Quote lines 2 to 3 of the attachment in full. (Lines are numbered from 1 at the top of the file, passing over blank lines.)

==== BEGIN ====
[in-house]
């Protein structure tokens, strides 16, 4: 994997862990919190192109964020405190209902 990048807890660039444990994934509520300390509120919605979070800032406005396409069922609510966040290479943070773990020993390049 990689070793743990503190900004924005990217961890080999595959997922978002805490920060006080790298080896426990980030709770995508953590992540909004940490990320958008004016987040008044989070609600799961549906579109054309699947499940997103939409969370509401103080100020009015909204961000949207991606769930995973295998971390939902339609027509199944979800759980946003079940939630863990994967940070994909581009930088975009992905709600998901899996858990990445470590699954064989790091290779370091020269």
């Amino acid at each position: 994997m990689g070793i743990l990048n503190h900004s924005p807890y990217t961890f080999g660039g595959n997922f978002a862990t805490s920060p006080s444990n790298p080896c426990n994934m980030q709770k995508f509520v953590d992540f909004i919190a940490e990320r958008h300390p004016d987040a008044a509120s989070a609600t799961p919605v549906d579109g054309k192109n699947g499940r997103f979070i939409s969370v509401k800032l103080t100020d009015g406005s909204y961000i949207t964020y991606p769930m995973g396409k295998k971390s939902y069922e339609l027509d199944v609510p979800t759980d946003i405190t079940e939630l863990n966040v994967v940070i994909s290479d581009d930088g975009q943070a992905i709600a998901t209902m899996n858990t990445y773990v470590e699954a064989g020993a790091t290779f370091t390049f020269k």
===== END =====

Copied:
């Protein structure tokens, strides 16, 4: 994997862990919190192109964020405190209902 990048807890660039444990994934509520300390509120919605979070800032406005396409069922609510966040290479943070773990020993390049 990689070793743990503190900004924005990217961890080999595959997922978002805490920060006080790298080896426990980030709770995508953590992540909004940490990320958008004016987040008044989070609600799961549906579109054309699947499940997103939409969370509401103080100020009015909204961000949207991606769930995973295998971390939902339609027509199944979800759980946003079940939630863990994967940070994909581009930088975009992905709600998901899996858990990445470590699954064989790091290779370091020269």
């Amino acid at each position: 994997m990689g070793i743990l990048n503190h900004s924005p807890y990217t961890f080999g660039g595959n997922f978002a862990t805490s920060p006080s444990n790298p080896c426990n994934m980030q709770k995508f509520v953590d992540f909004i919190a940490e990320r958008h300390p004016d987040a008044a509120s989070a609600t799961p919605v549906d579109g054309k192109n699947g499940r997103f979070i939409s969370v509401k800032l103080t100020d009015g406005s909204y961000i949207t964020y991606p769930m995973g396409k295998k971390s939902y069922e339609l027509d199944v609510p979800t759980d946003i405190t079940e939630l863990n966040v994967v940070i994909s290479d581009d930088g975009q943070a992905i709600a998901t209902m899996n858990t990445y773990v470590e699954a064989g020993a790091t290779f370091t390049f020269k």